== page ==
What’s New: The baby has a new trick – he or she has gotten long enough, that I can sometimes feel him or her on both sides of my stomach. It’s pretty neat. We also started our Childbirth class last week. There was a lot of “sharing” which is a little awkward, but also a little affirming. We have 7 more classes to go, and I’m hoping at the end we will both feel nice and prepared for labor and delivery. On the food front, my new favorite thing is roast broccoli and I’ve also developed a fondness for milk. I’m drinking about a cup a day (I started drinking milk again in the first trimester, but it has definitely picked up in the last month or so). On the symptom front, heartburn has become more frequent and it’s lasting longer, but it’s still not a daily occurence, which is good. I picked up some Tums at the supermarket today though, because I think it will only get worse from here.
Appointments I’ve Had: In the past month, I’ve had one endocrinology appointment (all is well with my thyroid) and one midwife appointment. It was my last every 4 weeks appointment, and now we switch to every two weeks. We’re getting there! I also had my gestational diabetes test, which wasn’t as nauseating as I feared (my friend told me to ask for the “red one” and it was fairly unobjectionable). Even better I passed, so no gestational diabetes here!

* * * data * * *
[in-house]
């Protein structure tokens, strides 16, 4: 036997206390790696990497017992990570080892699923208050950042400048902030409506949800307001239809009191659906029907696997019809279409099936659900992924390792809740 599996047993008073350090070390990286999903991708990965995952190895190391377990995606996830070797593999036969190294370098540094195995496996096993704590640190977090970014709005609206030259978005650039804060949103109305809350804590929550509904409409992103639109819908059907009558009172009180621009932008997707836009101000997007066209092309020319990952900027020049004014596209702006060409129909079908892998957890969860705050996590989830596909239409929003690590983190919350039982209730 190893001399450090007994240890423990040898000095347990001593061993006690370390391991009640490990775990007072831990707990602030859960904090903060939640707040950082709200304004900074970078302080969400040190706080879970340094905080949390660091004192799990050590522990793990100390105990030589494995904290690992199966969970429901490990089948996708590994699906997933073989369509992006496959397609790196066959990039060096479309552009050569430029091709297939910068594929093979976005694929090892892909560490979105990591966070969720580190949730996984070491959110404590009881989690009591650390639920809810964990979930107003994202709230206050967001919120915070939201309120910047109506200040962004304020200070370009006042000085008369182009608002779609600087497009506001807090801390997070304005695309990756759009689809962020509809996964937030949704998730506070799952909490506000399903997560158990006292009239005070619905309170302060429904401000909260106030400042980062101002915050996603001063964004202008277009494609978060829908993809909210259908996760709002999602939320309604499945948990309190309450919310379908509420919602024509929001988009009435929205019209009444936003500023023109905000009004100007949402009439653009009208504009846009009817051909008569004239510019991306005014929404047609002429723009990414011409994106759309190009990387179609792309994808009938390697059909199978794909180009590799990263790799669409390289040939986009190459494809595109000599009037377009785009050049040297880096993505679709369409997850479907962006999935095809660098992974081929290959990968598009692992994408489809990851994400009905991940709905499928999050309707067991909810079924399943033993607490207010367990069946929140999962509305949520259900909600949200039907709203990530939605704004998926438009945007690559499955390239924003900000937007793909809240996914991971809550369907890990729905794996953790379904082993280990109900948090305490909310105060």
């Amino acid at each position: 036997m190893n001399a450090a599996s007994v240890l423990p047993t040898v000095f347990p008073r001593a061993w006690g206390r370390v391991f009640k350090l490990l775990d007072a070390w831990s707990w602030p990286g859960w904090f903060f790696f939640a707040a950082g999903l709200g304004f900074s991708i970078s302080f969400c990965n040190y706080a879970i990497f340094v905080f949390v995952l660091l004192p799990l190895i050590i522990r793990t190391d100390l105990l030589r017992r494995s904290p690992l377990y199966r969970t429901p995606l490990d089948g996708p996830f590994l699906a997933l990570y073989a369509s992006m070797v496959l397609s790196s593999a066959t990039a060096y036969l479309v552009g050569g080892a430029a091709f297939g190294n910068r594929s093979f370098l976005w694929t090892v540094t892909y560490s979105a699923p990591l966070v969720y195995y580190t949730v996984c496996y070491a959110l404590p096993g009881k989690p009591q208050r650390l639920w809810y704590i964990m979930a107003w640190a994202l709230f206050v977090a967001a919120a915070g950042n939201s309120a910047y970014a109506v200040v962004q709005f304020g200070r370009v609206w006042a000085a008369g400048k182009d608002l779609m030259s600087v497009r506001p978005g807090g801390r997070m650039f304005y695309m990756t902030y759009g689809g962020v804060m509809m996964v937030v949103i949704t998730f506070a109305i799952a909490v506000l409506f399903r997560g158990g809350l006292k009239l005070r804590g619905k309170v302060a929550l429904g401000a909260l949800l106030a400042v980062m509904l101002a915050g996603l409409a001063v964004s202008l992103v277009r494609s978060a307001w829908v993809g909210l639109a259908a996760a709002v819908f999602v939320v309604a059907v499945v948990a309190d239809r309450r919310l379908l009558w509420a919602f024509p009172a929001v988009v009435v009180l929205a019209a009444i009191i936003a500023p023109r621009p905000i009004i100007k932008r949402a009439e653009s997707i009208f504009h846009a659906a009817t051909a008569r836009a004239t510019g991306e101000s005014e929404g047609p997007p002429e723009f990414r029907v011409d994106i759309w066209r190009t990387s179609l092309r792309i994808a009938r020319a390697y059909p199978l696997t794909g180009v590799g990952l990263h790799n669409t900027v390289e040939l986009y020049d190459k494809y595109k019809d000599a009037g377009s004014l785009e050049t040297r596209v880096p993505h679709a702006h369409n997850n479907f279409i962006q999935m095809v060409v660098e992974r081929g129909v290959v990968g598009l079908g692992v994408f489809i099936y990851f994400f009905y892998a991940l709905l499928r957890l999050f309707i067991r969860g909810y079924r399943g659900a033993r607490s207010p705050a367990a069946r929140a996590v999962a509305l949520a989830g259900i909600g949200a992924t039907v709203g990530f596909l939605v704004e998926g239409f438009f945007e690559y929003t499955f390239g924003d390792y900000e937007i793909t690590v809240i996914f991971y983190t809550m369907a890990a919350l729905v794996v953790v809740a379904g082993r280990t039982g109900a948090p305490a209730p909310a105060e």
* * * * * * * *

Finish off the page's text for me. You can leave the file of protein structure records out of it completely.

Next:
Preparations Completed: The crib has been purchased and assembled (by my lovely wife). We think the next must buy item is a car seat. We won’t be able to take the baby home without it!
Where I’ve Been: At the beginning of the month, I went down to Williamsburg to visit with my Grandma (who just turned 90 and lives there) and my Mom (who drove up from North Carolina for the visit). We also went down to Virginia Beach to see my sister, who lives there. It was so nice to see my family (my Grandma, in particular, I hadn’t seen since our wedding!) and catch up. My mom and I also did some outlet shopping while there and got me some more maternity clothes (It’s so nice to have clothes that fit) and the baby some cute outfits.
What I’m Reading: I read Ina May’s Guide to Childbirth this month. Written by Ina May Garten, so is sort of the mother of modern American midwifery, the first half of the book consists of birth stories, the second of the lessons Garten has learned about childbirth. I thought I would find the birth stories cheesy, but I actually found them really empowering – “That lady had a 10 pound baby naturally, without so much as an episiotomy? I can totally do this!” Next up… books about breastfeeding!
Oh, second trimester, you have been so good to me. You took the stressed out, exhausted, nauseous woman I was, and turned me into a happy pregnant lady. Once you arrived I stopped worrying so much about miscarrying, and started feeling more confident in myself and our growing baby.